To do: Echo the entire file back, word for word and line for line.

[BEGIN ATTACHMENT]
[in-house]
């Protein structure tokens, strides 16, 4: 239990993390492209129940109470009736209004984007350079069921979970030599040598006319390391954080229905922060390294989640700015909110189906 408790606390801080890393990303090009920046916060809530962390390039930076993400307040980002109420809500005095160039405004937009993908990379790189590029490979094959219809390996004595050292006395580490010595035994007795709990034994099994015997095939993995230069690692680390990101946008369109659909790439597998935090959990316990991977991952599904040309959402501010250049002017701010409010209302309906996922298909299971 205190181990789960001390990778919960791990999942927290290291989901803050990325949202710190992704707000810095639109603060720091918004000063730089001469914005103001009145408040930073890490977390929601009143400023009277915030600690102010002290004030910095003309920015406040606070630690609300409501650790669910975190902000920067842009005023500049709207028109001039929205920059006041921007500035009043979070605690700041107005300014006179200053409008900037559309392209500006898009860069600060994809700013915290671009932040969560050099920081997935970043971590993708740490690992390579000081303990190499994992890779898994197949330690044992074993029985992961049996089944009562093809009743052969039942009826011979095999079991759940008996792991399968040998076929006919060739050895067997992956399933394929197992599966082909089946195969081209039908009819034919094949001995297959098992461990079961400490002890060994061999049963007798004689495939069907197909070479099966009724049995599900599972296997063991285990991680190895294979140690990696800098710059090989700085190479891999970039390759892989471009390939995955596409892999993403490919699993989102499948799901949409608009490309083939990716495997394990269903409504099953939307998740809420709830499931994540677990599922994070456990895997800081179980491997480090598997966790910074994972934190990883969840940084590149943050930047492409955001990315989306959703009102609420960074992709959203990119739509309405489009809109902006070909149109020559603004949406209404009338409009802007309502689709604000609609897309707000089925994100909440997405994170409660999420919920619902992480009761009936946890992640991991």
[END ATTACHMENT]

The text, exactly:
[in-house]
């Protein structure tokens, strides 16, 4: 239990993390492209129940109470009736209004984007350079069921979970030599040598006319390391954080229905922060390294989640700015909110189906 408790606390801080890393990303090009920046916060809530962390390039930076993400307040980002109420809500005095160039405004937009993908990379790189590029490979094959219809390996004595050292006395580490010595035994007795709990034994099994015997095939993995230069690692680390990101946008369109659909790439597998935090959990316990991977991952599904040309959402501010250049002017701010409010209302309906996922298909299971 205190181990789960001390990778919960791990999942927290290291989901803050990325949202710190992704707000810095639109603060720091918004000063730089001469914005103001009145408040930073890490977390929601009143400023009277915030600690102010002290004030910095003309920015406040606070630690609300409501650790669910975190902000920067842009005023500049709207028109001039929205920059006041921007500035009043979070605690700041107005300014006179200053409008900037559309392209500006898009860069600060994809700013915290671009932040969560050099920081997935970043971590993708740490690992390579000081303990190499994992890779898994197949330690044992074993029985992961049996089944009562093809009743052969039942009826011979095999079991759940008996792991399968040998076929006919060739050895067997992956399933394929197992599966082909089946195969081209039908009819034919094949001995297959098992461990079961400490002890060994061999049963007798004689495939069907197909070479099966009724049995599900599972296997063991285990991680190895294979140690990696800098710059090989700085190479891999970039390759892989471009390939995955596409892999993403490919699993989102499948799901949409608009490309083939990716495997394990269903409504099953939307998740809420709830499931994540677990599922994070456990895997800081179980491997480090598997966790910074994972934190990883969840940084590149943050930047492409955001990315989306959703009102609420960074992709959203990119739509309405489009809109902006070909149109020559603004949406209404009338409009802007309502689709604000609609897309707000089925994100909440997405994170409660999420919920619902992480009761009936946890992640991991």